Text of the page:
52 Self-Help Books in 2019, Week 2: “Brain Lock: Free Yourself From Obsessive-Compulsive Behavior,” by Jeffrey Schwartz, M.D.
“Brain Lock” is Dr. Jeffrey Schwartz’s attempt to put down in a usable manual his four-step behavior therapy approach to treating Obsessive Compulsive Disorder.
Though, when you really get down to it, three of his four steps are substantively similar, and all of his steps basically amount to a version of cognitive-behavioral therapy, in that they involve the consistent redirection of thoughts and behavior to rewire the brain.
It seems I’ve seen Dr. Schwartz’s name associated with at least one other book oriented toward “rewiring the brain.” He’s a psychiatrist at UCLA who, if memory serves, has done research on the plasticity of the brain— that is, the brain’s ability to change itself based on environmental factors.
In other words, what happens to us and how we respond to it can literally change our brains— our brains are “moldable” in response to experience.
Obsessive-Compulsive Disorder, or OCD, is a disorder in which people are affiliated with powerful, intrusive thoughts, usually about the “wrongness” of something; and then seized with a powerful compulsion to do something in order to make it “right.” The stuff OCD sufferers are compelled to do may or may not have particularly strong relationships to the initial thought; for that matter, the thought itself may or may not have any particular relationship to reality.
Dr. Schwartz spends much of his book outlining cases of OCD he’s seen in his patients, the symptoms of whom range from the mundane to the bizarre.
The bottom line of most OCD sufferers, however, is that their symptoms end up disrupting the hell out of their lives, notably their relationships.
Doing the compulsions, while maybe temporarily relieving the anxiety instigated by the obsessions, does nothing to permanently resolve that anxiety; for that matter, giving in and performing those compulsions actually seem to make the obsessions come back in more powerful fashion later.
This is a particularly vexing problem, insofar as any behavior that reduces anxiety in the moment has the power to become addictive— taking drugs, performing a ritual, smoking a cigarette. When humans hit on anxiety-reducing behavior, we don’t give it up easily, no matter how nonsensical or ultimately destructive it may be.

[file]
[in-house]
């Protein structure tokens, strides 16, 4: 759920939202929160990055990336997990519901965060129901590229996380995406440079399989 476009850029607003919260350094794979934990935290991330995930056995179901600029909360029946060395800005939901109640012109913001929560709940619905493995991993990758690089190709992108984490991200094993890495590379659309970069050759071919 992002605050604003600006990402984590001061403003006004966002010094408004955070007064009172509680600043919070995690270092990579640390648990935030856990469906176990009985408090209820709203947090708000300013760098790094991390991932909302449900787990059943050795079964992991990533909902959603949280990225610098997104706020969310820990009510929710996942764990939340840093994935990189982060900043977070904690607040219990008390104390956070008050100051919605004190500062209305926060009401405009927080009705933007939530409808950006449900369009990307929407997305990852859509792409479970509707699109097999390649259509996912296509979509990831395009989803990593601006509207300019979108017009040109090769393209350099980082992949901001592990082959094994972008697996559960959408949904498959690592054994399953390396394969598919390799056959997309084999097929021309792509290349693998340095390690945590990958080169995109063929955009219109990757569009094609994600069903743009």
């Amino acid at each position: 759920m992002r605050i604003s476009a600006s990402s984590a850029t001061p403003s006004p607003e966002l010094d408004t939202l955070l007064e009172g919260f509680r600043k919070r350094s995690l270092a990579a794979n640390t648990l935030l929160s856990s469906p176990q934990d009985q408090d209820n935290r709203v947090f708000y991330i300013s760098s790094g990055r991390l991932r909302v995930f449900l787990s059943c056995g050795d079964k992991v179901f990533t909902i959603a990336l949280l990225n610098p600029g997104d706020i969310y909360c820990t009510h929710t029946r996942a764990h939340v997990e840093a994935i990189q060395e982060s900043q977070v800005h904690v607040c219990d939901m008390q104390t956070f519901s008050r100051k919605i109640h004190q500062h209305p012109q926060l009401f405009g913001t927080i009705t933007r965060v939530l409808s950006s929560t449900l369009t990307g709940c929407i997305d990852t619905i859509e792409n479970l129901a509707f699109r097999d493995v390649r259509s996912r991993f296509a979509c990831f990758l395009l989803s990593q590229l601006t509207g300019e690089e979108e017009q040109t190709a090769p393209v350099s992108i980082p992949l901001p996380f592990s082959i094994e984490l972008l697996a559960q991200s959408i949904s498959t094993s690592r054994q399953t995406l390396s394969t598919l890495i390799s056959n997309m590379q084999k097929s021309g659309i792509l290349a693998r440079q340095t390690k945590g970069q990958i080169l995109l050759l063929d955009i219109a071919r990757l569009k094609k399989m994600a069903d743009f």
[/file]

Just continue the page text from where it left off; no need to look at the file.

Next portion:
Dr. Schwartz notes that OCD sufferers may vary in their acknowledgement of how reality-based, or not, their symptoms are.
A frequent pattern seems to be that sufferers start out truly believing that their compulsions are necessary to avoid not only the anxiety generated by their obsessions, but also the practical problem presented by what their brains are telling them is wrong. But, as their disorder deepens in severity, they lose any sense of proportionality, and go down a rabbit hole of obsessions and compulsions at that are less and less rooted in any kind of reality.
In the initial few chapters of “Brain Lock,” Dr. Schwartz gives us an overview of what brain imaging studies has revolted about OCD in the recent past. PET scans of OCD sufferers seem to indicate that a part of the brain called the orbital cortex— located right above our eyes— gets overheated in people with OCD; Dr. Schwartz explains this is part of the brain that informs us that something is wrong, and some action needs to be taken.
However, when that “something is wrong” signal is transmitted to other parts of the brain, namely the caudate nucleus and the putamen, something gets “stuck,” disallowing a person to come up with an effective behavioral response to the “something is wrong” signal from the orbital cortex.
Typically these brain structures should work together to coordinate behavioral responses to a “something’s wrong” signal— but, when someone has OCD, these brain structures kind of chase their tail, and the overheated orbital cortex keeps sending that “something’s wrong” signal with increasing urgency. All of which results in the anxiety and scrambled, ineffective behavioral responses of OCD.
The reason Dr. Schwartz gives us a rundown of what’s “stuck” in the brain of the OCD sufferer is because his four-step method of getting out of “Brain Lock” depends on the sufferer understanding, with emphatic certainty, that the obsessions they are experiencing are NOT a representation of reality— but rather of a misfiring brain.
Dr. Schwartz calls Step One of his method “Relabeling.” Whereas OCD suffered might have previously experienced their obsessions as a representation of reality, Dr. Schwartz teaches his patients to consistently relabel those obsessions as what they are: OCD.
It’s only by recognizing an obsession for what it really is, Dr. Schwartz argues, that a sufferer will develop the motivation, let alone the skillset, to fight back against the disorder.
By learning to recognize when a symptom, as opposed to a reality-baed event, is occurring, and by accurately relabeling it as a symptom, a patient can put themselves on notice that they need to run through the four-step routine— or run the risk of caving in to their compulsive urges and thus deepening and reinforcing their problem.
The second step in Dr. Schwartz’s method is “Reattributing.” In this step, a sufferer takes the “relabeling” step to its next level: once they’ve correctly labeled a symptom as a symptom, they then “reattribute” the symptom to a brain malfunction, NOT to anything happening in reality.